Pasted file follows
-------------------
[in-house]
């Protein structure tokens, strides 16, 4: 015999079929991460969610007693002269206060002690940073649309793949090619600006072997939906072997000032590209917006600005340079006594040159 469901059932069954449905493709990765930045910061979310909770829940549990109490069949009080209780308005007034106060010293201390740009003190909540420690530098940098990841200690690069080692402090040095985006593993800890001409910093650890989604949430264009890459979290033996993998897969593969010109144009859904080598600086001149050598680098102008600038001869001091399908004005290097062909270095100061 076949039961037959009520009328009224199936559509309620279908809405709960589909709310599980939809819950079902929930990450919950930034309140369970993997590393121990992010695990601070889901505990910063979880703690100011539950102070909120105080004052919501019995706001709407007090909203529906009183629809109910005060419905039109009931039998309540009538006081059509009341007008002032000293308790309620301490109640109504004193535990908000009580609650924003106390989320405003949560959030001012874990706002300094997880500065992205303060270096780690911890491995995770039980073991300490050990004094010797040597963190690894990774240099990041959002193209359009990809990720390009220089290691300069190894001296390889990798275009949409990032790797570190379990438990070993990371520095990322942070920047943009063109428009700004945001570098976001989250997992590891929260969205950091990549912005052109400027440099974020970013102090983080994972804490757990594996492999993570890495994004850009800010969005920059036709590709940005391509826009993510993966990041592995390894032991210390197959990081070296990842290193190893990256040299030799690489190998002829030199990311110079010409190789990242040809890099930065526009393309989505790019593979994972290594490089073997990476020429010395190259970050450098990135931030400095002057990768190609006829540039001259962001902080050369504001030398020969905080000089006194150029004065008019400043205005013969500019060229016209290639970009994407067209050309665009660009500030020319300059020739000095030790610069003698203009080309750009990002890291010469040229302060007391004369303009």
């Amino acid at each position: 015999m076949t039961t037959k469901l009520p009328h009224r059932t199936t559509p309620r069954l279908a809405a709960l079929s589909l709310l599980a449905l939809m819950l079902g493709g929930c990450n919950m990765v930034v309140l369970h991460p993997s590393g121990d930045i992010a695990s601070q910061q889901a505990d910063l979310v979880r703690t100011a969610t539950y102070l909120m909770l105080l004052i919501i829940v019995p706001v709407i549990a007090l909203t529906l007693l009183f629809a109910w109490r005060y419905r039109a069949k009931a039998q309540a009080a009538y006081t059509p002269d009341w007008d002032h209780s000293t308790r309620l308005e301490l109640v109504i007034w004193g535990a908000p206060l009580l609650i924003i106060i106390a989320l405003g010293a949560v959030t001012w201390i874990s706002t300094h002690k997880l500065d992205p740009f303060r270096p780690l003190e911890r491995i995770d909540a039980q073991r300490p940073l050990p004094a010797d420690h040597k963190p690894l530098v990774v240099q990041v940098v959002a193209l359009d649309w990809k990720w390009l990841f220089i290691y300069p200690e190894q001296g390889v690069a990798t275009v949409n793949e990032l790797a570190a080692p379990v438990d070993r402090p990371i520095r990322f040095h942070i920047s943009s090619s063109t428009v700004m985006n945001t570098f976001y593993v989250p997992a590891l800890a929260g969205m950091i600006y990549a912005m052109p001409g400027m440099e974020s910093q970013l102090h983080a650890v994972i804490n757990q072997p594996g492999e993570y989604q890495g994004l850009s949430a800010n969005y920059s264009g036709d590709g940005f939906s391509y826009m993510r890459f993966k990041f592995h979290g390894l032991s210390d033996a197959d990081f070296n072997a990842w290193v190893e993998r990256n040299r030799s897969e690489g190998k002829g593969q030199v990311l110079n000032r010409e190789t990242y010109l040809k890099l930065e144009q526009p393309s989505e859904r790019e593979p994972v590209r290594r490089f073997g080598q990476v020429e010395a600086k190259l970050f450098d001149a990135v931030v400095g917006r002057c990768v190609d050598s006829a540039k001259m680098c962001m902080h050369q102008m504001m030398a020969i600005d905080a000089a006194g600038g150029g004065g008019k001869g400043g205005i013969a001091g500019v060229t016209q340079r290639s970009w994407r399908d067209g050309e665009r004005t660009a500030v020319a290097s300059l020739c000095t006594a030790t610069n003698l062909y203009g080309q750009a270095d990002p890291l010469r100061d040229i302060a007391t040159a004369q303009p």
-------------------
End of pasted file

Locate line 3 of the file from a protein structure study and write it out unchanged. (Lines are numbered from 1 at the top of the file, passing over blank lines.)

């Amino acid at each position: 015999m076949t039961t037959k469901l009520p009328h009224r059932t199936t559509p309620r069954l279908a809405a709960l079929s589909l709310l599980a449905l939809m819950l079902g493709g929930c990450n919950m990765v930034v309140l369970h991460p993997s590393g121990d930045i992010a695990s601070q910061q889901a505990d910063l979310v979880r703690t100011a969610t539950y102070l909120m909770l105080l004052i919501i829940v019995p706001v709407i549990a007090l909203t529906l007693l009183f629809a109910w109490r005060y419905r039109a069949k009931a039998q309540a009080a009538y006081t059509p002269d009341w007008d002032h209780s000293t308790r309620l308005e301490l109640v109504i007034w004193g535990a908000p206060l009580l609650i924003i106060i106390a989320l405003g010293a949560v959030t001012w201390i874990s706002t300094h002690k997880l500065d992205p740009f303060r270096p780690l003190e911890r491995i995770d909540a039980q073991r300490p940073l050990p004094a010797d420690h040597k963190p690894l530098v990774v240099q990041v940098v959002a193209l359009d649309w990809k990720w390009l990841f220089i290691y300069p200690e190894q001296g390889v690069a990798t275009v949409n793949e990032l790797a570190a080692p379990v438990d070993r402090p990371i520095r990322f040095h942070i920047s943009s090619s063109t428009v700004m985006n945001t570098f976001y593993v989250p997992a590891l800890a929260g969205m950091i600006y990549a912005m052109p001409g400027m440099e974020s910093q970013l102090h983080a650890v994972i804490n757990q072997p594996g492999e993570y989604q890495g994004l850009s949430a800010n969005y920059s264009g036709d590709g940005f939906s391509y826009m993510r890459f993966k990041f592995h979290g390894l032991s210390d033996a197959d990081f070296n072997a990842w290193v190893e993998r990256n040299r030799s897969e690489g190998k002829g593969q030199v990311l110079n000032r010409e190789t990242y010109l040809k890099l930065e144009q526009p393309s989505e859904r790019e593979p994972v590209r290594r490089f073997g080598q990476v020429e010395a600086k190259l970050f450098d001149a990135v931030v400095g917006r002057c990768v190609d050598s006829a540039k001259m680098c962001m902080h050369q102008m504001m030398a020969i600005d905080a000089a006194g600038g150029g004065g008019k001869g400043g205005i013969a001091g500019v060229t016209q340079r290639s970009w994407r399908d067209g050309e665009r004005t660009a500030v020319a290097s300059l020739c000095t006594a030790t610069n003698l062909y203009g080309q750009a270095d990002p890291l010469r100061d040229i302060a007391t040159a004369q303009p």